Was a civil war to end the reign of Aerys II, the Mad King, inevitable?

This came up in twitter discussions the other day.

The reign of Aerys II, the Mad King, was so toxic that it was headed for a bad end, no matter what happened. Rhaegar running off with Lyanna Stark pissed off a lot of people, but it was not technically the cause of Robert’s Rebellion – the King abrogating his duty to his subjects by roasting Lord Rickard and Brandon Stark alive in a poor excuse for a trial by combat, that was the thing that made the Rebellion kick off.

So… was that kind of mistake by Aerys inevitable? Was he so psychotic, so blinded by greed and narcissism and paranoia that he would inevitably cross the line and make it legitimate for his noble lords to rebel against his rule? We know that Rhaegar had hoped to stage a coup d’état to oust his father.

Rhaegar had put his hand on Jaime’s shoulder. “When this battle’s done I mean to call a council. Changes will be made. I meant to do it long ago, but . . . well, it does no good to speak of roads not taken. We shall talk when I return.”

AFFC, Jaime I

But does this mean that some kind of rebellious end to Aerys’ reign was certain?

Maybe, maybe not.

It is difficult to see how Aerys’ reign could have been sustained much longer, although it is also not clear that if Rhaegar did attempt a coup d’état if that would be strongly supported by the feudal lords. What is even less clear is if Jon Arryn’s plans for a non-Targaryen regime were something he was actively working towards, or something that he simply quietly ruminated over to himself.

So in a fashion befitting a lawyer, my answer to the title question is “it depends….” 

Continue reading “Was a civil war to end the reign of Aerys II, the Mad King, inevitable?”

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Too many unfinished threads in FeastDance for Winds to progress?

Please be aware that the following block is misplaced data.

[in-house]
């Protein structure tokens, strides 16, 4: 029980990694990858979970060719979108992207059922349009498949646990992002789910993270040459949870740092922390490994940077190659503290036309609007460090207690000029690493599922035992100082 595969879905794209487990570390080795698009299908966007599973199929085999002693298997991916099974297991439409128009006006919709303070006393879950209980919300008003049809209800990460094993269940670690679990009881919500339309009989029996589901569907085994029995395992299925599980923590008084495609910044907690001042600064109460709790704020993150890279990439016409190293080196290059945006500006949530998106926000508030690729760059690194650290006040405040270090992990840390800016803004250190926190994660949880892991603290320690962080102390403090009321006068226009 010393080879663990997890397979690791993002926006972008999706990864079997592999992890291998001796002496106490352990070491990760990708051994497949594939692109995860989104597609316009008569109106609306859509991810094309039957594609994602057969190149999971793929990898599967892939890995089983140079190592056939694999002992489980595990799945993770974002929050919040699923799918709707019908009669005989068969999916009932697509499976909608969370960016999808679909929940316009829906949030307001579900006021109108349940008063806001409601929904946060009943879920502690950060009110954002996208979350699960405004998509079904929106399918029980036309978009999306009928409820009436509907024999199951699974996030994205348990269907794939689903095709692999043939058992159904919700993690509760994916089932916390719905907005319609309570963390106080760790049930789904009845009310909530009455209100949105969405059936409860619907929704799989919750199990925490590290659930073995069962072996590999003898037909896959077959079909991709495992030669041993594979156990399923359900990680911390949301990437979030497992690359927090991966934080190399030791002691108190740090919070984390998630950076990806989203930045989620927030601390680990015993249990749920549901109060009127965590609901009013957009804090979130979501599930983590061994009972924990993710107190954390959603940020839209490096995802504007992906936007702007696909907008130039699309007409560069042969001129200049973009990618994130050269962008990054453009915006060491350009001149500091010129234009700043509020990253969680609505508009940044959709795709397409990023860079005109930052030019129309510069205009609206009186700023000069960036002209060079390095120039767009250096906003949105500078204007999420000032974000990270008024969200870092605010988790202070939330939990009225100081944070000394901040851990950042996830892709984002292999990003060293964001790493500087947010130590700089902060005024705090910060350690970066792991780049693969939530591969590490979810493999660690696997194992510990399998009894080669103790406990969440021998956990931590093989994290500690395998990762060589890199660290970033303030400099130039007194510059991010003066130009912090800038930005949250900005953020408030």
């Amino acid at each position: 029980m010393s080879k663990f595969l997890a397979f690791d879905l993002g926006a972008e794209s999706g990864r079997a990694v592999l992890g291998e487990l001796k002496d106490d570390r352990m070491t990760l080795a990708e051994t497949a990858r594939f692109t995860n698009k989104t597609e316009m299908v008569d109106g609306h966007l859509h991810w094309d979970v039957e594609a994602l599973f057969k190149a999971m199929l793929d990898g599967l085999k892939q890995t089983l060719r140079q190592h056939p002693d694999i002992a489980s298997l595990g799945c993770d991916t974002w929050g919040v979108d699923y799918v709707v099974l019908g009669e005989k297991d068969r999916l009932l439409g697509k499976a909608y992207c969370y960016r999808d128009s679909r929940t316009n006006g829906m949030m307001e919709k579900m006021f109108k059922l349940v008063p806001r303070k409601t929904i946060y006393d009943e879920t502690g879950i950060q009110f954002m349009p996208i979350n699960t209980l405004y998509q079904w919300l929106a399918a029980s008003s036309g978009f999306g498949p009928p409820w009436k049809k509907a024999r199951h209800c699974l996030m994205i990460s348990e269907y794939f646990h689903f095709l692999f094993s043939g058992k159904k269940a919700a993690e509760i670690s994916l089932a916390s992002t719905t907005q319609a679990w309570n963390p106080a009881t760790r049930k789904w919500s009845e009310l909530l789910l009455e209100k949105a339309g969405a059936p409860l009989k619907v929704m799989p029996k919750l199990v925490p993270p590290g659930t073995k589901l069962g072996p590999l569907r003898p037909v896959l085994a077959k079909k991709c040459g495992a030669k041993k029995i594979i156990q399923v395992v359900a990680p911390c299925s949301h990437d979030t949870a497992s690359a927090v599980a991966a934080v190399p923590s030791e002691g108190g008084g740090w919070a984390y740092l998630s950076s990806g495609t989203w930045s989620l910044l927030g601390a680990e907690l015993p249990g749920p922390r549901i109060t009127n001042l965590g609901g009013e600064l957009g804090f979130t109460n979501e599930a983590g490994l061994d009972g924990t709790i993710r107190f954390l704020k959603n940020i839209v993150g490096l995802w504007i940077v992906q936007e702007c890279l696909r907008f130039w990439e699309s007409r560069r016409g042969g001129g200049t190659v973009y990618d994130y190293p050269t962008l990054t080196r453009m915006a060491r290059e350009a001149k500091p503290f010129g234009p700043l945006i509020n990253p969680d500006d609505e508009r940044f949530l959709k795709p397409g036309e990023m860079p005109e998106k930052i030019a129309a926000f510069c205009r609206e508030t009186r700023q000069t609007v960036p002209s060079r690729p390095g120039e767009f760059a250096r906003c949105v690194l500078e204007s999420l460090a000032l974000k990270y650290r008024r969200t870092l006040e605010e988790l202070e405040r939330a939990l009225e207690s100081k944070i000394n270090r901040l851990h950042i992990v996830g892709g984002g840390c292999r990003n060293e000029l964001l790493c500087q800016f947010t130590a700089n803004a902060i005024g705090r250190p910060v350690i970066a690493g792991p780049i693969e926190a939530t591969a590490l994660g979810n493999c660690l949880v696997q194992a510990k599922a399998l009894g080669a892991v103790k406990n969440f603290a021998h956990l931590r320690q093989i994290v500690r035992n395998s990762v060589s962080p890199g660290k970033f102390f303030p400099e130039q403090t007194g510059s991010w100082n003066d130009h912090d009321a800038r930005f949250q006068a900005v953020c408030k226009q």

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What’s the hold up with The Winds of Winter?

This is a question on, more or less, every ASOIAF fan’s lips at some stage in the past seven years (yes. SEVEN.) Is GRRM past it, too old, no longer interested in Westeros, over it, put off by the show getting ahead of him, procrastinating, or any of the other millions of pejorative ideas thrown at him by ‘fans’?

Maybe.

Or …. maybe it’s just REALLY HARD for him to get every character and every various plot that has been set up over the first five books into the right locations for the final war for humanity?

Because there are a lot of unfinished plot threads. Some are pretty minor, like whether or not Edric Storm will be pulled out like a bunny in a hat by someone claiming the Iron Throne to be legitimised and be the father of the next generation of Baratheons. Some are pretty major, like how the hell is Sansa going to get out from under Littlefinger’s increasingly Weinstein-esque manipulation?

Not going to lie: I just spent far too long responding to a post on /r/asoiaf, and I feel like I should justify it by copying/pasting it into a blog post…. not that any of this is going to help me in Wednesday’s exam…

This line of thought was partly prompted by BryndenBFish’s post on /r/asoiaf earlier today about the extremely likely possibility that ASOIAF is going to be eight books all up, not seven as GRRM keeps insisting (and that, in all likelihood, GRRM’s reluctance to accept this is part of the editing/writing stumbling block!)

That post then prompted another post, where a user put forward their idea about what might happen in TWOW. It was… interesting. Started well, veered into fanfic about halfway through. To be fair, mine probably does as well. Everyone’s does – except for GRRM, and he’s the only one who really knows what’s going on, isn’t it?!

Continue reading “Too many unfinished threads in FeastDance for Winds to progress?”

Annulments, plot holes and water cooler moments…. all the ways the show has gone off the rails in S6-7 and beyond.

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YES, I’m a Book Snob who thinks the Books Are Better Than The Show. But I also genuinely really do like Game of Thrones. The first 3-4 seasons are fantastic, even with the changes they made from text to screen. But then… things started to get a bit wonky. Jaime inexplicably went to Dorne, where Ellaria Sand was merged with Arianne Martell to produce a vengeance driven woman who seized power by killing her paramour’s brother, and the Sand Sneks went from interesting but over the top characters to caricatures of the Erotic Exotic, with cringe-inducing lines about liking the “bad pussy.”

The show is still doing epic, amazing MOMENTS that make us go WOAH NO WAY SO COOL. The Field of Fire? Holy crap. That was awesome.